Residential Construction of both single-family and multi-family housing was deemed an essential activity by the Department of Homeland Security and will therefore be permitted to continue during the CV19 pandemic. Construction must continue in ways that protects workers and the public from the virus. All in all, many sub-sectors of construction are included in the list of essentials, including hospital construction and most infrastructure construction.
The effort to have residential construction declared essential was spearheaded by NAHB. More than 90 companies and organizations lent their voices and support. Housing is currently 14.6% of GDP. The ruling means companies that supply construction companies with essential goods will also be permitted to stay in business. It is important to note the ruling from DHS is an advisory; it can be superseded by specific directives from the states. Some states have enacted orders that impact builders.
CV19 and Home Sales
Real estate has been declared an essential industry. However, both the National Association of Realtors (US) and the Canadian Realtors Association report that realtors are taking many precautions when showing listings in states and provinces where showings are still permitted, including prohibiting children, asking clients to open all the closets, drawers and doors so buyers do not have to touch anything, wiping everything down before and after and of course telling people who are experiencing any symptoms or are ill to stay home. Realtors are providing individually packaged beverages and treats instead of providing communal snacks. Virtual tours and virtual meetings are becoming much more common as people look for safe ways to move forward buying and selling homes. Many real estate boards have recommended against open houses and in-person sales activity, but even doing things remotely through video and virtual tours requires a team to go to the site in order to create the tour.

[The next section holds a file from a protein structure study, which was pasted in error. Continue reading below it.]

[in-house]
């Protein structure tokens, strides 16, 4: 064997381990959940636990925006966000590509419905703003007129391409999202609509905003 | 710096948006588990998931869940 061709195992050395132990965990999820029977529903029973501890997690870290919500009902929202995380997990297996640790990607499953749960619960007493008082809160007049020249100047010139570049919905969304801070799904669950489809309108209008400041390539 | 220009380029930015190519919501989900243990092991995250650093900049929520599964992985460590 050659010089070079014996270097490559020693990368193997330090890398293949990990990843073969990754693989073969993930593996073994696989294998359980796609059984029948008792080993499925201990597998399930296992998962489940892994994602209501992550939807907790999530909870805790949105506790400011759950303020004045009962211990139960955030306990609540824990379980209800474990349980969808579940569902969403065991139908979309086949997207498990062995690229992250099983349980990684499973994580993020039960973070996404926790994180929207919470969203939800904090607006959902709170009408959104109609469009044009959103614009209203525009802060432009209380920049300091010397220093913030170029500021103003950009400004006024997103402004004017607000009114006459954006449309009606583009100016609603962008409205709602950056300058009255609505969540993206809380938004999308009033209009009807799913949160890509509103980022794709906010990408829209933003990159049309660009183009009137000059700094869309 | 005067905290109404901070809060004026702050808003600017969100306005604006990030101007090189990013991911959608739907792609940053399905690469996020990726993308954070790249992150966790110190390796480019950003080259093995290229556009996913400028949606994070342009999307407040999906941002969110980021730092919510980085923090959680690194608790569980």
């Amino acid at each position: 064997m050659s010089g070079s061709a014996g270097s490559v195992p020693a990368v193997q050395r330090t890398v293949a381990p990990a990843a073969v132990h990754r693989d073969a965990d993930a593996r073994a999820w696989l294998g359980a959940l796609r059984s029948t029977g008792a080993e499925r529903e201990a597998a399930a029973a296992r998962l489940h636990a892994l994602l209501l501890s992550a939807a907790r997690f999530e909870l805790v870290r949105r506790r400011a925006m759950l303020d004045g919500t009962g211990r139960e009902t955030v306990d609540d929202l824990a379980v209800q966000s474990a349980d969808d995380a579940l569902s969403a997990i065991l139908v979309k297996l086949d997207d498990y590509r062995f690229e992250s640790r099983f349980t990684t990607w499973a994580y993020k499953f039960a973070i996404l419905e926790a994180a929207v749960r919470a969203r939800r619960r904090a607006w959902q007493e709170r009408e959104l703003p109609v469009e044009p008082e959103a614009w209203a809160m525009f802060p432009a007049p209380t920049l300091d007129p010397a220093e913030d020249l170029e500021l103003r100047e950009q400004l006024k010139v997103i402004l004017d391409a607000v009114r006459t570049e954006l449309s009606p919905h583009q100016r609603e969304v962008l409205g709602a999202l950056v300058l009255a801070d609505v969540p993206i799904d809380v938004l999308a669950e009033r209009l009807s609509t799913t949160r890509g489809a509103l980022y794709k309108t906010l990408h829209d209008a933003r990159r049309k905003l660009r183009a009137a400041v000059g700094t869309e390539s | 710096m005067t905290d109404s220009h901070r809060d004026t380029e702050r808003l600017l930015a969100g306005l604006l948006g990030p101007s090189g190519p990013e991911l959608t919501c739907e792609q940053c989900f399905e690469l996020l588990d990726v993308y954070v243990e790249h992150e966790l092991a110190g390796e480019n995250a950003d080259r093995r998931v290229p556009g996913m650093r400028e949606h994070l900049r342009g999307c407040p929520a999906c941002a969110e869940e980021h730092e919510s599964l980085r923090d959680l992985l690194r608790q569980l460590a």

NAHB Chief Economist Robert Dietz:
The Federal Reserve’s actions have stabilized credit markets, with the 10-year Treasury near 0.8%. Mortgage interest rates have stabilized at above 3.5%. However, the residential mortgage market needs additional support for mortgage servicers who are projecting large cash shortfalls.
Based on survey data from the last week of March, NAHB compiled the top recent challenges reported by builders in the current environment. Falling buyer traffic was cited by 80% of builders, with half of respondents noting a major decline. Material supply issues were also noted. NAHB plans to survey the potential for third-party and virtual construction inspections, and in the April HMI, they will explore builder finance conditions.
CV19 and Construction Projects
The Associated General Contractors (AGC) said that many states and cities are allowing construction projects to proceed, but many are shutting down anyway as more shelter in place advisories are issued. Commercial projects are harder hit than residential building because these projects are planned many years in advance and truly rely on a robust global supply chain. However, many American builders have stockpiles on hand, especially for projects already in the works, and say they can continue operations for “quite a while” if allowed to.